Call Now to Save Your Life: A Colombian Experiment in Homicide Prevention

An innovative new program identifies potential murder victims — and whisks them away before it’s too late.

by John Otis
Originally published on the Americas Quarterly


This article is adapted from AQ’s print issue on reducing homicide in Latin America. | Leer en español 

As she began to run afoul of a street gang in her working-class neighborhood in Medellín, Lina Carmona always kept a three-digit phone number in the back of her mind.


Carmona’s sin: Opening a nail salon in her home without asking the gang’s permission. After finding out, its leader demanded that she pony up a weekly “tax.” But it was the equivalent of a day’s income doing manicures, so Carmona refused. The gang leader then suggested payment-in-kind — meaning that she sleep with him.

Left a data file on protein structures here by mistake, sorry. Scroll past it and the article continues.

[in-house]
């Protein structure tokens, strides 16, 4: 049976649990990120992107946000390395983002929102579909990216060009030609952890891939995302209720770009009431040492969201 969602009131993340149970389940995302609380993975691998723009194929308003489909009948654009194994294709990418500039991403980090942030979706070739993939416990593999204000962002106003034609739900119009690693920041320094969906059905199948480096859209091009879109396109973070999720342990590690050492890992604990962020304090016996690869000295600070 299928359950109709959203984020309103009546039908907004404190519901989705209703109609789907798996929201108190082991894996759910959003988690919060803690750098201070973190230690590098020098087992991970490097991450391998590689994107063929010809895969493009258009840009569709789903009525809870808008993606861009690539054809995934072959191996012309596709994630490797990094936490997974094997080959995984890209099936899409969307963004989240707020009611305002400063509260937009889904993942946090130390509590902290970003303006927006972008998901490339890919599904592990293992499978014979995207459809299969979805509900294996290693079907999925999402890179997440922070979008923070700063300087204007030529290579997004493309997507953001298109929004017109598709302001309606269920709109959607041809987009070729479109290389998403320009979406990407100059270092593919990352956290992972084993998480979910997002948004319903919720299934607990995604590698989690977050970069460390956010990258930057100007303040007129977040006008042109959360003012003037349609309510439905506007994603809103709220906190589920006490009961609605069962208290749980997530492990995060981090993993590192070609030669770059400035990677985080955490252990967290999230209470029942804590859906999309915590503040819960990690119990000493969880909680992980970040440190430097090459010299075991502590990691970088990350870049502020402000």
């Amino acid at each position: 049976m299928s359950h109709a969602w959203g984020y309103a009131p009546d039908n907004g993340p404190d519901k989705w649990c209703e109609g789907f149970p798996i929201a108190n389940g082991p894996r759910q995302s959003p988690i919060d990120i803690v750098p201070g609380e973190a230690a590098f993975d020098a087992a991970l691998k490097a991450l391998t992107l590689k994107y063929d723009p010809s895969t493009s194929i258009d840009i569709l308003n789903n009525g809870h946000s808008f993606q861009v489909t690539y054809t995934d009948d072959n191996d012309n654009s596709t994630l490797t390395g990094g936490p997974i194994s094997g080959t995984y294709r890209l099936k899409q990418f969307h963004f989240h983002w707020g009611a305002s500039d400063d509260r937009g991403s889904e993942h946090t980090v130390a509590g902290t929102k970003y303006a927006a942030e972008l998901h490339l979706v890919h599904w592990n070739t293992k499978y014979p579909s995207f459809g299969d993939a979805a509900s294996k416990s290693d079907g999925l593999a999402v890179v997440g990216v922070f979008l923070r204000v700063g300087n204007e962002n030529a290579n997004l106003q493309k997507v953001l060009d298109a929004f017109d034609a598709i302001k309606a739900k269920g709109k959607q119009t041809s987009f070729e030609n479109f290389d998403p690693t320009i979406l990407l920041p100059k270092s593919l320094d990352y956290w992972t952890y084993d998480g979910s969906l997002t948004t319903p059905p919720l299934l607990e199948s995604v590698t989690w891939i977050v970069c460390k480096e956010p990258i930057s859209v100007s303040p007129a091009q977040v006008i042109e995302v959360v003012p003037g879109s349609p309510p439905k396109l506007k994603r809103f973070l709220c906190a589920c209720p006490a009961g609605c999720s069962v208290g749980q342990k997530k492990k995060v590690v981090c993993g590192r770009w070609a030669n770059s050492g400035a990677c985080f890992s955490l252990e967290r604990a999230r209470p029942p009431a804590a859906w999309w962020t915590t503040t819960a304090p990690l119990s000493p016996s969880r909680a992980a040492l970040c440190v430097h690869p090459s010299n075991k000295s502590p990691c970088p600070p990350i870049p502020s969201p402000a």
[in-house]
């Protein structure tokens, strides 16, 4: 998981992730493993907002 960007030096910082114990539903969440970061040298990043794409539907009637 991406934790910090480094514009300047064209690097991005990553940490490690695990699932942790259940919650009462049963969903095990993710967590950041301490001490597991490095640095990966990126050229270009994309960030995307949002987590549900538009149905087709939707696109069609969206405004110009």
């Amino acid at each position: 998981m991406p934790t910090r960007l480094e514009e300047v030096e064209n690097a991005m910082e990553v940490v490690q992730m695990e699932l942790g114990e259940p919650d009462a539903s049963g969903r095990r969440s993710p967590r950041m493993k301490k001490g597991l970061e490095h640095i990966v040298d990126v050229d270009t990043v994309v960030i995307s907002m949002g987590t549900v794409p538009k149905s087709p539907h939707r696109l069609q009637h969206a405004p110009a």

“Of course I was scared,” Carmona told AQ. “But I tried not to show it.”


Angered by the pushback in a barrio where nearly every grocer, hardware store owner and hot dog vendor hands over extortion payments, gang members began yelling insults at Carmona and her husband on the street. They harassed the couple’s two children as they walked to school. They even kicked Kiara, the family’s Labrador retriever.


Tensions escalated until one evening, 10 gun-wielding thugs showed up at their door. Carmona’s husband pulled out his pistol, determined to go down fighting.


That’s when Carmona reached for her cell phone. She dialed 123, Colombia’s version of 911, and was connected to a new service that tries to help Medellín residents facing imminent murder — and in extreme cases whisks them away to safety.


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